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AAH Update

 Norm R. Allen, Jr.


The following article is from the Secular Humanist Bulletin, Volume 20, Number 3.


African humanist groups, in conjunction with the International Humanist and Ethical Union (IHEU), hosted conferences in Uganda and Nigeria in late May and early June, respectively. From May 20 to 24, the International Humanist and the Ethical Youth Organization (IHEYO) held a conference in Kampala, Uganda. The theme was “Humanism for Global Peace and Social Justice.”

It was encouraging to see young humanists from such nations as Germany, the Netherlands, Great Britain, Kenya, Nigeria, Uganda, Rwanda, and many others. Their discussions dealt with progressive concerns such as the search for global peace and social justice, feeding the hungry, combatting AIDS, and reproductive rights.

Most of those in attendance were members of humanist groups at colleges and universities. Many of the young African humanists have e-mail accounts and mobile phones. They have been in constant touch with African Americans for Humanism as a result of the contacts made during the conferences. The Council for Secular Humanism provides them with reading materials, leadership advice, computers, and so forth.

On May 25 and 26, the IHEU and the Uganda Humanists Association (UHASSO) cohosted a conference with the theme “Humanist Visions for Africa.” Presenters addressed such issues as environmental sustainability, democracy, human rights, debt and globalization, gay rights, and women’s sexuality. UHASSO has published a commemorative newsletter on the conference.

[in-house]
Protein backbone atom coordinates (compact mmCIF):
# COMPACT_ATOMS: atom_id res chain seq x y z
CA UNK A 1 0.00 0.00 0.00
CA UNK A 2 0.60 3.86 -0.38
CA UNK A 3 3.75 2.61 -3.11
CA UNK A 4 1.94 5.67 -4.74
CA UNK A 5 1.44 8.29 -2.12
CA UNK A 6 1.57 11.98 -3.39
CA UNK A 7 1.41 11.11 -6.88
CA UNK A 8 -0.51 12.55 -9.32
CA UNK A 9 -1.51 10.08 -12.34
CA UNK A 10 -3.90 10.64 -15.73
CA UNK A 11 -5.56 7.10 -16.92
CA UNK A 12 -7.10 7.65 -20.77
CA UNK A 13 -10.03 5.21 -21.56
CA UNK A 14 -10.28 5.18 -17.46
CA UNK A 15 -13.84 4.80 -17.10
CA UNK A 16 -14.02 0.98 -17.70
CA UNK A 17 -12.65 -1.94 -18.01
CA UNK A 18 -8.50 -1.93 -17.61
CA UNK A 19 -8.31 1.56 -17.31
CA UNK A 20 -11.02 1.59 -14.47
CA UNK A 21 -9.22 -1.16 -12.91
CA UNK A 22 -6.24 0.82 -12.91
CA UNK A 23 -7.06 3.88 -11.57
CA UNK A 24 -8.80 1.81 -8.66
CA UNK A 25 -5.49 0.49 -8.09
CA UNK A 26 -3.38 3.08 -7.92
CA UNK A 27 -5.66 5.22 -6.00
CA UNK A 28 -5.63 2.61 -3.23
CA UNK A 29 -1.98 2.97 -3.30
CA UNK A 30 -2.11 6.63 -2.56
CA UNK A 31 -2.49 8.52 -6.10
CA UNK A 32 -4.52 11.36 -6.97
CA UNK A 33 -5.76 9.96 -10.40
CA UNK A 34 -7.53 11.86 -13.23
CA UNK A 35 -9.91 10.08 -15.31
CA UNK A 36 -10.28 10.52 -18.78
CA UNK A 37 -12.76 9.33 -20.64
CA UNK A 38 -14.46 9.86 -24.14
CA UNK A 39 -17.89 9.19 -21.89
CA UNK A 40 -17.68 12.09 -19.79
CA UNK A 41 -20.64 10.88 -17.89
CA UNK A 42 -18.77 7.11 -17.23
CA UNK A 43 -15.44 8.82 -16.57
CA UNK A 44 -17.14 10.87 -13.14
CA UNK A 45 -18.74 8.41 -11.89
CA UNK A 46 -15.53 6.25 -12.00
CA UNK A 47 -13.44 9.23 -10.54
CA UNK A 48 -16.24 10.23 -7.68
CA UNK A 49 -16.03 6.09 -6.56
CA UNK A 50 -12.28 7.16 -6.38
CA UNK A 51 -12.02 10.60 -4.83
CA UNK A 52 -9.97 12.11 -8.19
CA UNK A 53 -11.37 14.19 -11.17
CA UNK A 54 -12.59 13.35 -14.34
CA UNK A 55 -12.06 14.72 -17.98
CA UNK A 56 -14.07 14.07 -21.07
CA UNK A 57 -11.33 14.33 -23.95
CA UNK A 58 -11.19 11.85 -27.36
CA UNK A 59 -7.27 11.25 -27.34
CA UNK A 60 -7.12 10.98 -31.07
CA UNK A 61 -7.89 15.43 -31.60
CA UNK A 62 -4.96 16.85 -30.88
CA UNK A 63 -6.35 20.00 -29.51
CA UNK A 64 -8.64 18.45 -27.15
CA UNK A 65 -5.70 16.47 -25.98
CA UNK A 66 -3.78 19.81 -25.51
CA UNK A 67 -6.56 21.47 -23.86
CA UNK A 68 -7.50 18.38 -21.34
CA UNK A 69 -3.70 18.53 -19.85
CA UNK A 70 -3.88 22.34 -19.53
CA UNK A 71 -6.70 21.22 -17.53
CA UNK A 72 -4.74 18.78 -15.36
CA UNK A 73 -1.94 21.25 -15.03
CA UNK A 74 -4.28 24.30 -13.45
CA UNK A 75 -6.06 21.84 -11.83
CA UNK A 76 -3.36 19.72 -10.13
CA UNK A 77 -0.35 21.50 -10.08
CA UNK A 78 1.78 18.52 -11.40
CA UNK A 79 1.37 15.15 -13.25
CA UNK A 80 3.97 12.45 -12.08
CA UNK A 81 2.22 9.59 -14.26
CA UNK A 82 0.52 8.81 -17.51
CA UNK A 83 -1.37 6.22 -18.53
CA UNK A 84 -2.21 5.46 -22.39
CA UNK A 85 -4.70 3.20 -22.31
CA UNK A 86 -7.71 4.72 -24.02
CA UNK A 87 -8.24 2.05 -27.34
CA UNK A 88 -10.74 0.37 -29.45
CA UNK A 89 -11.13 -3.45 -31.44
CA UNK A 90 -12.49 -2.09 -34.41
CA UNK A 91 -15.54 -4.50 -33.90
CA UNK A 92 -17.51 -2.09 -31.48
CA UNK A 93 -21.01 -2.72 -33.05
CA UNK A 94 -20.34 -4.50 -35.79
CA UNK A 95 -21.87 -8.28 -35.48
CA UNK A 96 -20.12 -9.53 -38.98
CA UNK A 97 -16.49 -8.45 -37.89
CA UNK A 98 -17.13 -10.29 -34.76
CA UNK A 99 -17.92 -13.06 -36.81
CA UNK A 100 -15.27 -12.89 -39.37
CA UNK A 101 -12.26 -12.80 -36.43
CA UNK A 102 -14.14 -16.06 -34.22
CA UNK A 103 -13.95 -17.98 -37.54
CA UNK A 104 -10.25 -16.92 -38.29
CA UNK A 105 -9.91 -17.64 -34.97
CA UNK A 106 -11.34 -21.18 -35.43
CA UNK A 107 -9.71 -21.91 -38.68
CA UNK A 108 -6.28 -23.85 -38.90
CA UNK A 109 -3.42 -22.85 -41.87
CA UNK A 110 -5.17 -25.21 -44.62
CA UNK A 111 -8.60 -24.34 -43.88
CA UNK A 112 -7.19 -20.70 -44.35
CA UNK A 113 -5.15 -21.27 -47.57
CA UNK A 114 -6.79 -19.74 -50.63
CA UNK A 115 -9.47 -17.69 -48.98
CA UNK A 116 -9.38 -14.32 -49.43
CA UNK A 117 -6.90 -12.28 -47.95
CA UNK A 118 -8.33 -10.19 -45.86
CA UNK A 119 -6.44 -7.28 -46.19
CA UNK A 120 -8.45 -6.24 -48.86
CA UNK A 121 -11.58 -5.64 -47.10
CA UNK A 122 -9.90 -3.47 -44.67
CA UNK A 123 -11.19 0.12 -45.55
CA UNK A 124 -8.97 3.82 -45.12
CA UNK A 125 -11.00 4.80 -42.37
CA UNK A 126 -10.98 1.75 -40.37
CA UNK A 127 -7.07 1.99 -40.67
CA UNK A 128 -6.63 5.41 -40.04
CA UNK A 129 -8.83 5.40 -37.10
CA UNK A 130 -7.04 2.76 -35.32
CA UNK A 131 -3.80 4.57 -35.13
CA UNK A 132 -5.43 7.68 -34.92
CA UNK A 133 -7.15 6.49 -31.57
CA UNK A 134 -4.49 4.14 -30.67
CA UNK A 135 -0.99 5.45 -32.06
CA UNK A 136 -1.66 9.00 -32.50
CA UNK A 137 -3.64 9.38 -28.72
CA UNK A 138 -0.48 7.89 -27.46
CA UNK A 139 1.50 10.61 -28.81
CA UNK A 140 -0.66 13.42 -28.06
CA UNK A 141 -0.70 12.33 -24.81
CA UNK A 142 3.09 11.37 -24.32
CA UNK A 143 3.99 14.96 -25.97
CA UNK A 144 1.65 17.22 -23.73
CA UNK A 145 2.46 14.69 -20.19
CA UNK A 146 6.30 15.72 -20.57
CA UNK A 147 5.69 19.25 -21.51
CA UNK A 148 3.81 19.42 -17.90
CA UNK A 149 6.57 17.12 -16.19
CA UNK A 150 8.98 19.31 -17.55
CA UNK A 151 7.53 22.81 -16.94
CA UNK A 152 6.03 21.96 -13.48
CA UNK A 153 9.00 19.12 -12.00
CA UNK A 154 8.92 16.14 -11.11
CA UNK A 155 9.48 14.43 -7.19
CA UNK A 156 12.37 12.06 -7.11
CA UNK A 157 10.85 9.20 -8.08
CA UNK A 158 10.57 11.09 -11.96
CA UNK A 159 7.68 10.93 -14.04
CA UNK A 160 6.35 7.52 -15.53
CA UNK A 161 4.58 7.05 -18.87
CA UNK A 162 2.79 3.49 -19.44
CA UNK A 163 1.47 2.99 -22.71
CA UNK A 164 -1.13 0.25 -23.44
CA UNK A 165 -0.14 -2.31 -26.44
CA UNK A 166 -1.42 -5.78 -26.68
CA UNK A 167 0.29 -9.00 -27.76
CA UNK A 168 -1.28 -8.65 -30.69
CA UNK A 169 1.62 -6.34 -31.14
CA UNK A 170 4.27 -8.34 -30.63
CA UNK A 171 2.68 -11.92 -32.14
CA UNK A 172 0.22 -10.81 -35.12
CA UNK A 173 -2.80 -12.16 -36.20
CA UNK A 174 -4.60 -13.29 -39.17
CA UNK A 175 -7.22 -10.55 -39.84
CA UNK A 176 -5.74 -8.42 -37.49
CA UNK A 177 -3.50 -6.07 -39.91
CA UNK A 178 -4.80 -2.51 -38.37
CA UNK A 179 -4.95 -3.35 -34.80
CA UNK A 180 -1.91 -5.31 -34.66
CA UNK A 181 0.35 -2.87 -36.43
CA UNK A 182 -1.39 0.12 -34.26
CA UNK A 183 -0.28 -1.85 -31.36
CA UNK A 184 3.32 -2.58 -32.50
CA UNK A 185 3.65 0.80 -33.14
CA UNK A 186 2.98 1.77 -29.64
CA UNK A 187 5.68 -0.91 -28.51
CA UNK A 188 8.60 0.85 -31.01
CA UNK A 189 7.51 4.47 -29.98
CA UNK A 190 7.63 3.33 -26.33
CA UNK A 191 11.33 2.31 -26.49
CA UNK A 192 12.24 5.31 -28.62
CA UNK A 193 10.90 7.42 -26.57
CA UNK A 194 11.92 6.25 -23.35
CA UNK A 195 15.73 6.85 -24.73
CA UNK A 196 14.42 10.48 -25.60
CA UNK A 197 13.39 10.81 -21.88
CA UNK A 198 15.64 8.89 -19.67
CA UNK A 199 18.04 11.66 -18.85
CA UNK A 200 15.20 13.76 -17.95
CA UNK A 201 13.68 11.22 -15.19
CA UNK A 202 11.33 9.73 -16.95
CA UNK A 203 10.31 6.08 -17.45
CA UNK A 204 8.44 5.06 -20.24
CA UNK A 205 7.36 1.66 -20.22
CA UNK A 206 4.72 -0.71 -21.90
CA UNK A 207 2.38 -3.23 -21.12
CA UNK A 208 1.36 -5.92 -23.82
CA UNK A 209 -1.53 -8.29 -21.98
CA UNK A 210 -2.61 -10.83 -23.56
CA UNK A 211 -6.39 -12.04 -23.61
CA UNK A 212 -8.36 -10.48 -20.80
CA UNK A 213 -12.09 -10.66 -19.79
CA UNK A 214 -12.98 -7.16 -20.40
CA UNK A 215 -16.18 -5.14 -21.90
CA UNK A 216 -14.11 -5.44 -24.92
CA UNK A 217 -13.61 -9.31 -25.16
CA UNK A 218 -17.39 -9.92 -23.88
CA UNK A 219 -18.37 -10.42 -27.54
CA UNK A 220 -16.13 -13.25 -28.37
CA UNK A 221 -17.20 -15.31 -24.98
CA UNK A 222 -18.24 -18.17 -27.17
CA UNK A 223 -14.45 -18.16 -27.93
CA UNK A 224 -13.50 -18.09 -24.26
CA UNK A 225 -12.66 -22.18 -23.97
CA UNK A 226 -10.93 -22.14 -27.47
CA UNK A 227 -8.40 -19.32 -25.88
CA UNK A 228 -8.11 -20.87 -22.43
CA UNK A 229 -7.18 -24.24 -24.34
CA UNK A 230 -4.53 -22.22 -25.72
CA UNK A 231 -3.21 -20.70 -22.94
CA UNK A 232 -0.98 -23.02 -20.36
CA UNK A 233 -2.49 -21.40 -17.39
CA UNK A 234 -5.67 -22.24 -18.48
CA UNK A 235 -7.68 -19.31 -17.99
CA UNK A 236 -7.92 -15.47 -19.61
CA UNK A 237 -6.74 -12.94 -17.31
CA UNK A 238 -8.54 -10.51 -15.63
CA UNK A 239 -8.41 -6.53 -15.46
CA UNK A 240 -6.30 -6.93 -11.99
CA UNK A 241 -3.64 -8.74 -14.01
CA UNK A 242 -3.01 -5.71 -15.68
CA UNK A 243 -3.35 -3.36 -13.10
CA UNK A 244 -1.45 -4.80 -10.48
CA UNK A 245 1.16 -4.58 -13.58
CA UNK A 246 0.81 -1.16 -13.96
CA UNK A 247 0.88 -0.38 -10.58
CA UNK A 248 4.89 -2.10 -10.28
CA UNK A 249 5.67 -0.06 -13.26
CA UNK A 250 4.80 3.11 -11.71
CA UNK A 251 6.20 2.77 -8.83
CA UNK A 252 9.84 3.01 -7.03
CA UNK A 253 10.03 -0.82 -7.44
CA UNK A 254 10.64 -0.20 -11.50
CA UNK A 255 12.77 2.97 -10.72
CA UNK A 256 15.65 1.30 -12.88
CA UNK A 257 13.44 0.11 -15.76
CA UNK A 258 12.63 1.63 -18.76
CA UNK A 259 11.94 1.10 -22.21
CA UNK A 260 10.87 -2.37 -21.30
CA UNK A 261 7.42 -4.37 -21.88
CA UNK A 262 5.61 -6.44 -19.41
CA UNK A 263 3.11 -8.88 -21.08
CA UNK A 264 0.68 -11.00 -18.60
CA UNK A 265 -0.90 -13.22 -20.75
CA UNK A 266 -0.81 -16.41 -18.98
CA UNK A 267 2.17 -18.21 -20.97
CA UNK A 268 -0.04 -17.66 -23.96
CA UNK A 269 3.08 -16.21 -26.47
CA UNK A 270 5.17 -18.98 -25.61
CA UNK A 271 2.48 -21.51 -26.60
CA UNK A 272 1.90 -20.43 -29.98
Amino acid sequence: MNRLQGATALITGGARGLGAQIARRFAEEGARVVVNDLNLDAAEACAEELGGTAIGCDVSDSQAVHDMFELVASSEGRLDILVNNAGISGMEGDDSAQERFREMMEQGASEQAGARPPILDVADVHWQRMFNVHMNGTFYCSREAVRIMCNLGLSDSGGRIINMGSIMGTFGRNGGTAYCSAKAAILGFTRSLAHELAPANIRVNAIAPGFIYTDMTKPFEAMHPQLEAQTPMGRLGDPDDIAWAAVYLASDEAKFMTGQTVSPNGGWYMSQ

The African Humanist Alliance—informally hosted by the Council—was formalized at the Uganda conference. Thanks in large part to the Council, there are now groups in Egypt, Ethiopia, Ghana, Tanzania, Sierra Leone, Gambia, Liberia, Guinea, and other African nations. Under the able leadership of UHASSO chairman Deogratiasi Ssekitooleko, Leo Igwe of the Center for Inquiry–Nigeria, and Yemi Johnson, public information officer of the African Humanist Alliance, the future of humanism in Africa is bright. African humanist leaders are attracting attention throughout the continent.

On June 1 and 2, humanists met to commemorate the tenth anniversary of the death of Tai Solarin, an outspoken secular humanist, educator, and pro-democracy activist. Humanists gathered at the famed Mayflower School in Ikenne Nigeria. In 1956, Solarin founded it as the only secular school in Nigeria, and it is still one of the best schools in the nation. Topics at the event included the underdevelopment of Africa by religion, freethought on Nigerian campuses, combating superstition and religious intolerance, and witchcraft.

The topics of witch killings and faith healing were among the most popular. Recently, the Center for Inquiry–Nigeria received coverage in one of Nigeria’s leading newspapers, the Vanguard. The Center had issued a response to the ritual killings that are currently plaguing Nigeria and  appealed to the Nigerian police to investigate all shrines throughout the nation in a serious effort to put an end to the killings.

“We enjoin all Nigerians to abandon pseudoscience and embrace science, to leave occultic ‘non-sense’ and cultivate rational inquiry, critical thinking, and technological intelligence, so that Nigeria can grow,” said Igwe. The center is on a mission to promote secularism and critical thinking and to combat the deadlier aspects of rationality. They are distributing 10,000 copies of a brochure calling for an end to ritual killings.

Humanism in Africa is on the move!


Norm R. Allen, Jr., is the executive director of African Americans for Humanism.


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